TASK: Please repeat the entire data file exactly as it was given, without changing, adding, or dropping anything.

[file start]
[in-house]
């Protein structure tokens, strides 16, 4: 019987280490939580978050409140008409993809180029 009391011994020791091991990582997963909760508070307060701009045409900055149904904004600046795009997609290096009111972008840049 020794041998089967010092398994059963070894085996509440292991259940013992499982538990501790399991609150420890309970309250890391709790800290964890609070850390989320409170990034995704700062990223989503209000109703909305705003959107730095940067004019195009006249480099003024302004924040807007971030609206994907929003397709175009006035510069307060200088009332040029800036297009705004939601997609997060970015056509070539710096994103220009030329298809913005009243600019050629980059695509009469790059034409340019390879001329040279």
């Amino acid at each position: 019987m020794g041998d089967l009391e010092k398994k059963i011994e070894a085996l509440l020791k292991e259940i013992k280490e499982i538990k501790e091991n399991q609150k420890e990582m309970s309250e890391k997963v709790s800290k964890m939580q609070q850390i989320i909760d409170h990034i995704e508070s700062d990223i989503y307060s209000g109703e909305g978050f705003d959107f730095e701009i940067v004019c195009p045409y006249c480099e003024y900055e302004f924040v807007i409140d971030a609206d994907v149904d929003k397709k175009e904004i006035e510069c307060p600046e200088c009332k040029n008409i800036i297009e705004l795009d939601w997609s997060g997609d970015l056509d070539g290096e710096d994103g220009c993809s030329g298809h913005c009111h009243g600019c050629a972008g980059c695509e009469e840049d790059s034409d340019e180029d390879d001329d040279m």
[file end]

[in-house]
């Protein structure tokens, strides 16, 4: 019987280490939580978050409140008409993809180029 009391011994020791091991990582997963909760508070307060701009045409900055149904904004600046795009997609290096009111972008840049 020794041998089967010092398994059963070894085996509440292991259940013992499982538990501790399991609150420890309970309250890391709790800290964890609070850390989320409170990034995704700062990223989503209000109703909305705003959107730095940067004019195009006249480099003024302004924040807007971030609206994907929003397709175009006035510069307060200088009332040029800036297009705004939601997609997060970015056509070539710096994103220009030329298809913005009243600019050629980059695509009469790059034409340019390879001329040279």
């Amino acid at each position: 019987m020794g041998d089967l009391e010092k398994k059963i011994e070894a085996l509440l020791k292991e259940i013992k280490e499982i538990k501790e091991n399991q609150k420890e990582m309970s309250e890391k997963v709790s800290k964890m939580q609070q850390i989320i909760d409170h990034i995704e508070s700062d990223i989503y307060s209000g109703e909305g978050f705003d959107f730095e701009i940067v004019c195009p045409y006249c480099e003024y900055e302004f924040v807007i409140d971030a609206d994907v149904d929003k397709k175009e904004i006035e510069c307060p600046e200088c009332k040029n008409i800036i297009e705004l795009d939601w997609s997060g997609d970015l056509d070539g290096e710096d994103g220009c993809s030329g298809h913005c009111h009243g600019c050629a972008g980059c695509e009469e840049d790059s034409d340019e180029d390879d001329d040279m």